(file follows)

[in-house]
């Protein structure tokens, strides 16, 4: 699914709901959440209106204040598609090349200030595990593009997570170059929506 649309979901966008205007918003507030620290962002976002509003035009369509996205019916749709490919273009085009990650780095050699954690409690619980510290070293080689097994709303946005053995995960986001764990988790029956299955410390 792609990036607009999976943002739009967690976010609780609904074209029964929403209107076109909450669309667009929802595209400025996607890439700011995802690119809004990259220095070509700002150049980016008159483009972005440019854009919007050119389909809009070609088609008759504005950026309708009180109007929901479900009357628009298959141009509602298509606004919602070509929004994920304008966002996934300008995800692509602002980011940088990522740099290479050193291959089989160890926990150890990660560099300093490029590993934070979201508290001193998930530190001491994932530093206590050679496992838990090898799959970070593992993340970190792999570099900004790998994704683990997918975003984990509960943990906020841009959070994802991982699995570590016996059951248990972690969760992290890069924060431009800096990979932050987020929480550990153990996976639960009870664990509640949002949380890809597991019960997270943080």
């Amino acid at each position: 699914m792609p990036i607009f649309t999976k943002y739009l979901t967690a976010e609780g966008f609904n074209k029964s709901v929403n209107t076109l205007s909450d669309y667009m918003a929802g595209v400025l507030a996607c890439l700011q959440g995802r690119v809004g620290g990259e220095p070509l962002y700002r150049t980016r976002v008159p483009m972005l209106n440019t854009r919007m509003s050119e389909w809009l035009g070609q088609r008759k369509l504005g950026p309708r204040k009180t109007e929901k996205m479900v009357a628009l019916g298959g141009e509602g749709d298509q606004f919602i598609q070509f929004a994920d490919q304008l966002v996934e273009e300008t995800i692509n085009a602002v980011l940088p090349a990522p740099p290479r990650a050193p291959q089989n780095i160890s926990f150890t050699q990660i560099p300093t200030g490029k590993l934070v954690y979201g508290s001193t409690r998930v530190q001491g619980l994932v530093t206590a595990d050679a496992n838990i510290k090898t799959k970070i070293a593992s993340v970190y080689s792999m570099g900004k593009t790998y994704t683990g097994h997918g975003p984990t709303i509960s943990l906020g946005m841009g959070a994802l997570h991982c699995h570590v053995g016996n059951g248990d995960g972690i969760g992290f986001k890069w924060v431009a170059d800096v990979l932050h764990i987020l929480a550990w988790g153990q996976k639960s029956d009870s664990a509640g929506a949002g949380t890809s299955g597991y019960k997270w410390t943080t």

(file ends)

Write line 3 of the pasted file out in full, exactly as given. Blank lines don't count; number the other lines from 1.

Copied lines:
């Amino acid at each position: 699914m792609p990036i607009f649309t999976k943002y739009l979901t967690a976010e609780g966008f609904n074209k029964s709901v929403n209107t076109l205007s909450d669309y667009m918003a929802g595209v400025l507030a996607c890439l700011q959440g995802r690119v809004g620290g990259e220095p070509l962002y700002r150049t980016r976002v008159p483009m972005l209106n440019t854009r919007m509003s050119e389909w809009l035009g070609q088609r008759k369509l504005g950026p309708r204040k009180t109007e929901k996205m479900v009357a628009l019916g298959g141009e509602g749709d298509q606004f919602i598609q070509f929004a994920d490919q304008l966002v996934e273009e300008t995800i692509n085009a602002v980011l940088p090349a990522p740099p290479r990650a050193p291959q089989n780095i160890s926990f150890t050699q990660i560099p300093t200030g490029k590993l934070v954690y979201g508290s001193t409690r998930v530190q001491g619980l994932v530093t206590a595990d050679a496992n838990i510290k090898t799959k970070i070293a593992s993340v970190y080689s792999m570099g900004k593009t790998y994704t683990g097994h997918g975003p984990t709303i509960s943990l906020g946005m841009g959070a994802l997570h991982c699995h570590v053995g016996n059951g248990d995960g972690i969760g992290f986001k890069w924060v431009a170059d800096v990979l932050h764990i987020l929480a550990w988790g153990q996976k639960s029956d009870s664990a509640g929506a949002g949380t890809s299955g597991y019960k997270w410390t943080t």